Last week, I had the privilege of participating in our Youth pilgrimage to southern West Virginia. This is the second year that I have had the privilege attending this trip, and this year felt very different. We had a number of changes from last year – different housing accommodation and host sites, some new work sites. But, the biggest difference was how we prayed and how we worshiped together.
Each morning we gathered in the courtyard of First Presbyterian Church in Bluefield where we were staying for morning worship service. Most of our songs were from the Calvary Camp Song book. We had a scripture lesson that we selected before we left Pittsburgh, and a different youth led a reflection on that scripture each day. They concluded their reflections with a question – which we reflected on throughout the day. At the end of each day we gathered again in song and prayer and reflected together on the question that had been asked us that morning. As the week rolled on I began to sense that our entire week – all of our work, our fellowship, our time resting - was enfolded in worship. This mission trip, I found, also became a kind on pilgrimage. Discovering a deeper sense of God in our lives throughout the week.
During his closing reflection on Saturday morning before we loaded into vans and cars to go home, Paul Barker reflected how to goals of the mission trip had always been three components: meaningful work, spiritual growth, and Christian fellowship. But they have not been in balance – favoring work and fellowship. This year we found that balance, through increasing our attention to spiritual growth, prayer and worship. It was truly an amazing experience!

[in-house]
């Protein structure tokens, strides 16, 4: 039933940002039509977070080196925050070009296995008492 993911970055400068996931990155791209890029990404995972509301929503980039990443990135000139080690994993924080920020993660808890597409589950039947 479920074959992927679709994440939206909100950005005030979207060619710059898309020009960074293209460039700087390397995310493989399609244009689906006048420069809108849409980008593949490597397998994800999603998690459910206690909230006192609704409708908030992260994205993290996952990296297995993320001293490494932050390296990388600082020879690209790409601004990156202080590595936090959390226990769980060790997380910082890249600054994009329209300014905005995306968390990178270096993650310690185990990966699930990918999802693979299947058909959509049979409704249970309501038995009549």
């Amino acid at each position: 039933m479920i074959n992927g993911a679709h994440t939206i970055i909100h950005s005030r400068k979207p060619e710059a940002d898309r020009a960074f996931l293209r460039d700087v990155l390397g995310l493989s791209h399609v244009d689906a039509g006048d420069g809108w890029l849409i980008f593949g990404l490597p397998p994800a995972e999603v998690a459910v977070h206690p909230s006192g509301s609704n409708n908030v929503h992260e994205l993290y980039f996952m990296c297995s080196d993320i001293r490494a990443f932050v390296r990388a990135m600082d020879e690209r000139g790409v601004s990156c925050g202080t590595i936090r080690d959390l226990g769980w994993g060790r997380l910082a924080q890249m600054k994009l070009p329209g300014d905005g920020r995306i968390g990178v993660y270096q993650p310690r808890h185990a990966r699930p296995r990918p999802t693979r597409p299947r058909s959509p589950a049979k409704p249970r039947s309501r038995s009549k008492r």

When you all called me to serve as your Rector, one of the four goals of the parish was to “Enhancing our spirituality and responsibility to combat the world’s growing secularism.” I have come to understand this in terms of how we teach and form disciples at St. Paul’s. This involves how we live together as a community, our shared worship life together and our children and adult spiritual formation programs.
Over the last number of months, we are beginning to see thought and prayer about how we do this in this place come to fruition. Our Children and Youth Commission is moving toward adopting Godly Play as our primary Sunday School curriculum starting with our youngest children, which Kristen Morgan discusses in this issue of the Messenger. Garrett Yates and Mark Lamandola have been working with a last force convened by Ginny Barnicoat to look at our Confirmation Program, which you will hear more about next month in the Messenger. And another task force is beginning to work on how to enhance the spiritual formation of all of our various youth programs. And this fall, our Spiritual Growth task force is helping to midwife several new initiatives around Centering Prayer and reflecting on scripture together and I have a feeling that is just the beginning.
It is an exciting time in the life of our parish as together we continue in our journey inward with God. I look forward to us all continuing on this journey together.
The Reverend Noah H. Evans, Rector